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Given two integer variables $L_x \leq x \leq U_x$ and $L_y \leq y \leq U_y$, how can we linearize the product $x \cdot y$?

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A straightforward approach is to express the integer variables $x$ and $y$ in terms of binary variables. In case $L_x < 0$ or $L_y < 0$, we can use the two complement's representation, see this answer for more details. So let's assume $L_x, L_y \geq 0$. Then, we have

$$ x \cdot y = \left( \sum_{i=0}^{M_x - 1} 2^i x_i \right) \cdot \left( \sum_{j=0}^{M_y - 1} 2^j y_j \right) = \sum_{i=0}^{M_x -1} \sum_{j=0}^{M_y-1} 2^{i+j} x_i y_j, $$

with $M_x = \left\lceil \log_2{(U_x + 1)} \right\rceil$ binary variables $x_i$ and $M_y = \left\lceil \log_2{(U_y + 1)} \right\rceil$ binary variables $y_j$. Now we can linearize the products of two binary variables $z_{ij} = x_iy_j$ by introducing additional binary variables $z_{ij}$ and imposing the constraints

$$ \begin{align} z_{ij} &\leq x_i, \\ z_{ij} &\leq y_j, \\ z_{ij} &\geq x_i + y_j - 1, \end{align} $$

for all $i = 0, \ldots, M_x-1, j = 0, \ldots, M_y - 1$. Since $M_xM_y + M_x + M_y$ binary variables are required to linearize the integer product $x \cdot y$, this approach is only worth if $x$'s and $y$'s range of values is small.


Edit: As 4er mentioned in the comments, we can significantly reduce the number of required binary variables by only expressing $x$ in terms of binary variables. Let again assume $L_x \geq 0$. Then,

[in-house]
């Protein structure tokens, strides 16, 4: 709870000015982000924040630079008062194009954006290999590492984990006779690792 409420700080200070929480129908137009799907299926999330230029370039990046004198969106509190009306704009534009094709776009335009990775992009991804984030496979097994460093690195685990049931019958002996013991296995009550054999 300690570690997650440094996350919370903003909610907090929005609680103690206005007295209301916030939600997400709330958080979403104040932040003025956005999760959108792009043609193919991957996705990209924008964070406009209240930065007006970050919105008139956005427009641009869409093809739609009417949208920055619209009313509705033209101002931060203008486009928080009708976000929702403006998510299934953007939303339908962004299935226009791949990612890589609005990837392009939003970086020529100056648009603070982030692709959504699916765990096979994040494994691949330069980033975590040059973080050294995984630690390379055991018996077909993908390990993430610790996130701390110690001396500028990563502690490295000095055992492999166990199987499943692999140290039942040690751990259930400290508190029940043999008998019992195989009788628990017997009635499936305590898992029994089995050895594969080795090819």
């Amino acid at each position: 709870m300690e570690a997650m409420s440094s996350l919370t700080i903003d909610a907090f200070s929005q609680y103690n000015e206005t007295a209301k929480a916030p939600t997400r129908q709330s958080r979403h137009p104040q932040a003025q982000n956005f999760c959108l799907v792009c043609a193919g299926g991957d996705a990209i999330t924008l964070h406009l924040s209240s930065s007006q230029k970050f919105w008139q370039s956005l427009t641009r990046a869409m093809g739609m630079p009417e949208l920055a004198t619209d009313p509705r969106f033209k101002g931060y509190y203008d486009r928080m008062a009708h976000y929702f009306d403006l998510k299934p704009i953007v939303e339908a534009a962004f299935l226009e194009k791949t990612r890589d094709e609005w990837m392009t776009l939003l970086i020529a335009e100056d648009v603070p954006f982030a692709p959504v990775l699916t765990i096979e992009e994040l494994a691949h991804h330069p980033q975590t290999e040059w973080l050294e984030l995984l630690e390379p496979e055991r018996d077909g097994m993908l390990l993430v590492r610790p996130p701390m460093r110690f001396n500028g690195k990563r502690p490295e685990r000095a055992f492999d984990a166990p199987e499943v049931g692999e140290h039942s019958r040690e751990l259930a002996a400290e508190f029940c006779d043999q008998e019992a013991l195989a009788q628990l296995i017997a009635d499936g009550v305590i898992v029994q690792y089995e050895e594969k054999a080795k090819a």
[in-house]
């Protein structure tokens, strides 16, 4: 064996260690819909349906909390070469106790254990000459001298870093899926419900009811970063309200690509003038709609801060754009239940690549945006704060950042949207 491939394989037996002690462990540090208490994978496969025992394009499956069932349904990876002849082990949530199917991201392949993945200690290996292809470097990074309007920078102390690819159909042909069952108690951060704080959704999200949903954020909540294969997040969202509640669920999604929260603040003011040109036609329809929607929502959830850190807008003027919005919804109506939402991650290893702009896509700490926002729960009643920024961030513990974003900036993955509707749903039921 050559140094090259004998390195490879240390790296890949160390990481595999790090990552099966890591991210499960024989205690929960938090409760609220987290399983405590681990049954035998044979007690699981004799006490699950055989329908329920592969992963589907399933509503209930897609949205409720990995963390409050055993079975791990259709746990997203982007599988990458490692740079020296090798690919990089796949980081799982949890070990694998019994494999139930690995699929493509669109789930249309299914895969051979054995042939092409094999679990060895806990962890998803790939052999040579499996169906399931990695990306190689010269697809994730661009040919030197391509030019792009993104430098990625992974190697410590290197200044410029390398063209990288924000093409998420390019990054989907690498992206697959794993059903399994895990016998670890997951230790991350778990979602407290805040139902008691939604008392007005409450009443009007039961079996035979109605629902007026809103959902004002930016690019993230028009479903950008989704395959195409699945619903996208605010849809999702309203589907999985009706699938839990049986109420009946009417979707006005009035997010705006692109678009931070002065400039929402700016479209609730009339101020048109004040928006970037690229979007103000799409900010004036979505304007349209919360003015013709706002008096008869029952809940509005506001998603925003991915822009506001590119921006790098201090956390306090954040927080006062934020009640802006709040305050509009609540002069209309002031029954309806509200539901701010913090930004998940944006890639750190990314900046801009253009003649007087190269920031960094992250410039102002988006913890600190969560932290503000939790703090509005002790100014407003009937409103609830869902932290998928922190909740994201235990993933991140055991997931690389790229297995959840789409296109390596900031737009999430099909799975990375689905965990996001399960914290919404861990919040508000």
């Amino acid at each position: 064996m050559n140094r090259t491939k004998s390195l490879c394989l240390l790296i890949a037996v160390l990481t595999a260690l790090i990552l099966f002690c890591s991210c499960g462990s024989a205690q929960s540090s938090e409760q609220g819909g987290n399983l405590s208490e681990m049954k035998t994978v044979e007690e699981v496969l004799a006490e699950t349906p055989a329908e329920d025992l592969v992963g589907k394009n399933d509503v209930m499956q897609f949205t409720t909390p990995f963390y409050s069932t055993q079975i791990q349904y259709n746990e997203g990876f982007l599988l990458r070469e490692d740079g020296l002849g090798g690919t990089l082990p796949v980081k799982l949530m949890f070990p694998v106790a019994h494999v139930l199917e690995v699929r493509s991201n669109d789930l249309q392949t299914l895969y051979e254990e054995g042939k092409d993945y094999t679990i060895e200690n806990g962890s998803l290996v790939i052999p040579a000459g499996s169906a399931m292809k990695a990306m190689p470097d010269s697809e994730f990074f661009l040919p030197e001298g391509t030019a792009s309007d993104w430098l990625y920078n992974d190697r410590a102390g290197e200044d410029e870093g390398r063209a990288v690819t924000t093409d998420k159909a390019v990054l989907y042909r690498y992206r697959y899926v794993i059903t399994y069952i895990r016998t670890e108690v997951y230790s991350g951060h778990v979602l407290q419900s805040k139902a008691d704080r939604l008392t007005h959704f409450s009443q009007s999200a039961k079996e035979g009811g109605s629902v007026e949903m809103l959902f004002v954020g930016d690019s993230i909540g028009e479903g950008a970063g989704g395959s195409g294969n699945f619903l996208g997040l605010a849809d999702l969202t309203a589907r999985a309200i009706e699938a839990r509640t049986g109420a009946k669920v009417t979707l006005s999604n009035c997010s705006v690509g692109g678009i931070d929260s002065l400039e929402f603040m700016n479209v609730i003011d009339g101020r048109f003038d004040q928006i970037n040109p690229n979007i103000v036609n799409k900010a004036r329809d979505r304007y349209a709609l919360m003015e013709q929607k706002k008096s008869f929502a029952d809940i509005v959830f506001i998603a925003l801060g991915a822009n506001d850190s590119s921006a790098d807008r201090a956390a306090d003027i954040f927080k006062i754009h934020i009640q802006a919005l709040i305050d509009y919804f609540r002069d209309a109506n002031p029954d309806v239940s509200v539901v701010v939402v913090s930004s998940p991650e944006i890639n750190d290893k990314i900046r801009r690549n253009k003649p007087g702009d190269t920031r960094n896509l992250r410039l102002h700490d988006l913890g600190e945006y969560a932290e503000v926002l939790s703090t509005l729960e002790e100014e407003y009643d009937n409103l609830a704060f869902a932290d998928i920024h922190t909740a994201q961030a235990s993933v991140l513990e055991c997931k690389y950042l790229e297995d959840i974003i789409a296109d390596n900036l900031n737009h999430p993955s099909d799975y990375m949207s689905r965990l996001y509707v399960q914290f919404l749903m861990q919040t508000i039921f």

$$ x \cdot y = \left( \sum_{i=0}^{M_x - 1} 2^i x_i \right) \cdot y = \sum_{i=0}^{M_x - 1} 2^i x_i y. $$

Consequently, we only need to linearize the $M_x$ products $z_i = x_i y$ of a binary and an integer variable by imposing the constraints

$$ \begin{align} z_i &\leq U_y x_i \\ z_i &\geq L_y x_i \\ z_i &\leq y - L_y (1-x_i) \\ z_i &\geq y - U_y (1-x_i) \\ \end{align} $$

for all $i = 0, \ldots, M_x - 1$. Thus, only $M_x$ binary variables and $M_x$ general variables need to be introduced.

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    $\begingroup$ How about expressing only x (or only y) in terms of binary variables? Then you would have a smaller number of binary-times-general-integer products, and you could linearize them as described for example at orinanobworld.blogspot.com/2010/10/…. $\endgroup$
    – 4er
    Nov 16 '21 at 14:36
  • $\begingroup$ Fair point! Feel free to post it as a separate answer. Otherwise, I'll edit my answer accordingly. $\endgroup$
    – joni
    Nov 16 '21 at 14:41

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